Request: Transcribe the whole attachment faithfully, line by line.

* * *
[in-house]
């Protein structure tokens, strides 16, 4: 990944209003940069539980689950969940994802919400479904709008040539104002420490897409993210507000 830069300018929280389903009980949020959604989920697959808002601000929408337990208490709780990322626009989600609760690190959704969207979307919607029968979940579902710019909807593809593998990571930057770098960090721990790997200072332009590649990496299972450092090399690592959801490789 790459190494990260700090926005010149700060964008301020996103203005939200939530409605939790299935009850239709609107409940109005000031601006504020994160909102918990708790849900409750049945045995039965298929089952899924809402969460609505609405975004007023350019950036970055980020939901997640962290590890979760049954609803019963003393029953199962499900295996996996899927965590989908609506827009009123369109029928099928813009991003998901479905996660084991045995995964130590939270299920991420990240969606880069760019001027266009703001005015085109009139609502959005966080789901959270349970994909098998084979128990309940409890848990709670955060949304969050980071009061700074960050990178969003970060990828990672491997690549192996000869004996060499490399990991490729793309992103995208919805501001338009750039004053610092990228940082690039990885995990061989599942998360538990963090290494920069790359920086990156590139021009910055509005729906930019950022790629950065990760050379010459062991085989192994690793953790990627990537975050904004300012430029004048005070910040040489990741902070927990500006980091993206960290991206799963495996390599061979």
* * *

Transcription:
[in-house]
């Protein structure tokens, strides 16, 4: 990944209003940069539980689950969940994802919400479904709008040539104002420490897409993210507000 830069300018929280389903009980949020959604989920697959808002601000929408337990208490709780990322626009989600609760690190959704969207979307919607029968979940579902710019909807593809593998990571930057770098960090721990790997200072332009590649990496299972450092090399690592959801490789 790459190494990260700090926005010149700060964008301020996103203005939200939530409605939790299935009850239709609107409940109005000031601006504020994160909102918990708790849900409750049945045995039965298929089952899924809402969460609505609405975004007023350019950036970055980020939901997640962290590890979760049954609803019963003393029953199962499900295996996996899927965590989908609506827009009123369109029928099928813009991003998901479905996660084991045995995964130590939270299920991420990240969606880069760019001027266009703001005015085109009139609502959005966080789901959270349970994909098998084979128990309940409890848990709670955060949304969050980071009061700074960050990178969003970060990828990672491997690549192996000869004996060499490399990991490729793309992103995208919805501001338009750039004053610092990228940082690039990885995990061989599942998360538990963090290494920069790359920086990156590139021009910055509005729906930019950022790629950065990760050379010459062991085989192994690793953790990627990537975050904004300012430029004048005070910040040489990741902070927990500006980091993206960290991206799963495996390599061979």